positioning the electronic tag proximate a circumferential undercut slot formed in an inner wall of the tubular member; and
radially expanding a diameter of a circumferential installation ring coupled to the electronic tag so as to secure the electronic tag in the slot.
87. The method of claim 86, further comprising filling the undercut slot with a potting material after positioning the electronic tag therein.
88. A method of positioning a circumferential electronic tag in a tubular member, the method comprising:
compressing a biased tab disposed on the circumferential electronic tag;
positioning the electronic tag in a circumferential undercut slot formed in an inner wall of the tubular member; and
releasing the biased tab so as to secure the electronic tag in the undercut slot.
89. The method of claim 88, further comprising filling the undercut slot with a potting material.
90. A method of positioning a circumferential electronic tag in a tubular member, the method comprising:
positioning the circumferential electronic tag in a circumferential slot formed in an inner wall of the tubular member, the circumferential slot comprising at least one tab formed proximate the inner wall of the tubular member; and
deforming the at least one tab so as to secure the electronic tag in the slot.
91. The method of claim 90, further comprising filling the slot with a potting material.
92. An electronic tag apparatus, comprising:
a slot formed at a selected azimuthal location in an inner wall of a tubular member;
an electronic tag disposed in the slot; and
a potting material disposed in the slot, the potting material adapted to form a barrier between the electronic tag and the inner wall of the tubular member and to adhesively bond the electronic tag to the slot.
93. The apparatus of claim 92, further comprising a cover adapted to be positioned in the slot and to cover at least a portion of the electronic tag.
94. The apparatus of claim 93, wherein the cover comprises a flange adapted to mechanically secure the cover in the slot.
95. An electronic tag apparatus, comprising:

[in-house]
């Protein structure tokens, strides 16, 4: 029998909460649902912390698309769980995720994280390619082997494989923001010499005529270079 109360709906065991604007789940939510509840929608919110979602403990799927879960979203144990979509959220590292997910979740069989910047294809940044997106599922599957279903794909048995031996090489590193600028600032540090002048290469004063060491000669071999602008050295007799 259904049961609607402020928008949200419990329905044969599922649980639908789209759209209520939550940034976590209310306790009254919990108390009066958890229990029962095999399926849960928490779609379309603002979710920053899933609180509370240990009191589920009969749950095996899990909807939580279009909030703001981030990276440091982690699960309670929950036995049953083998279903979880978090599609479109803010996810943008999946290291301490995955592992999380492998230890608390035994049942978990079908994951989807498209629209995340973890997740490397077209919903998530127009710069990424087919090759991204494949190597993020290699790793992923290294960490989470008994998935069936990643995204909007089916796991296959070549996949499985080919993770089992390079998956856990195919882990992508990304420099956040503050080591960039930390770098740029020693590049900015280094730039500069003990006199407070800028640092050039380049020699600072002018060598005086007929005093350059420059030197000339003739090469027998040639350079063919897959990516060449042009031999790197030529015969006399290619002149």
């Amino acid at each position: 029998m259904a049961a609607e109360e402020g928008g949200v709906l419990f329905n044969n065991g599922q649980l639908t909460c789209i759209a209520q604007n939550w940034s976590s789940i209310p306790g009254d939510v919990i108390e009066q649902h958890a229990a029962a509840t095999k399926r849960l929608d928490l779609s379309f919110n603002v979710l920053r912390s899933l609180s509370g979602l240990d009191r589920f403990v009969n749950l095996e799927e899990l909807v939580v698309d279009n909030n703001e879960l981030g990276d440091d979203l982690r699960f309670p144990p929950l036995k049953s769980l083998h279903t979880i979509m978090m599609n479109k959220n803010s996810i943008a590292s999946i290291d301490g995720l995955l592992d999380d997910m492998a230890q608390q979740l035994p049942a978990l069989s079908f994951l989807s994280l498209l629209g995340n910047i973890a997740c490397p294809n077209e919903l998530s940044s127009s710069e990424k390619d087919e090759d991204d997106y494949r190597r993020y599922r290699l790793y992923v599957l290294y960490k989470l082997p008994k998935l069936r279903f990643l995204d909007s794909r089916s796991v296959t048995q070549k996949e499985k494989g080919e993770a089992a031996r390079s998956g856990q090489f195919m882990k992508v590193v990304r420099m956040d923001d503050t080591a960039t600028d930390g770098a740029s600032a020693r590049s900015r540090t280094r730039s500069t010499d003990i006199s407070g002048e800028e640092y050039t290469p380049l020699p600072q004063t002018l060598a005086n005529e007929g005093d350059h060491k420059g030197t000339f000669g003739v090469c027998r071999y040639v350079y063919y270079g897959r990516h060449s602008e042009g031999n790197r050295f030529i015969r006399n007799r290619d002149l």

a plurality of slots formed at selected azimuthal and axial locations in an inner wall of a tubular member;
an electronic tag disposed in each slot; and
a potting material disposed in the plurality of slots, the potting material adapted to form a barrier between each electronic tag and the inner wall of the tubular member and to adhesively bond each electronic tag to its corresponding slot.
96. An electronic tag apparatus, comprising:
a circumferential undercut slot formed in an inner wall of a tubular member;
an electronic tag disposed in the undercut slot; and
a potting material disposed in the undercut slot, the potting material adapted to form a barrier between the electronic tag and the inner wall of the tubular member and to adhesively bond the electronic tag to the slot.
97. The apparatus of claim 96, wherein the electronic tag comprises a flexible metal installation ring adapted to deform when being inserted into the slot and to return to a substantially undeformed shape after insertion.
98. The apparatus of claim 96, wherein the electronic tag comprises a flexible polytetrafluoroethylene installation ring adapted to deform when being inserted into the slot and to return to a substantially undeformed shape after insertion.
99. The apparatus of claim 96, wherein the electronic tag comprises a flexible epoxy installation ring adapted to deform when being inserted into the slot and to return to a substantially undeformed shape after insertion.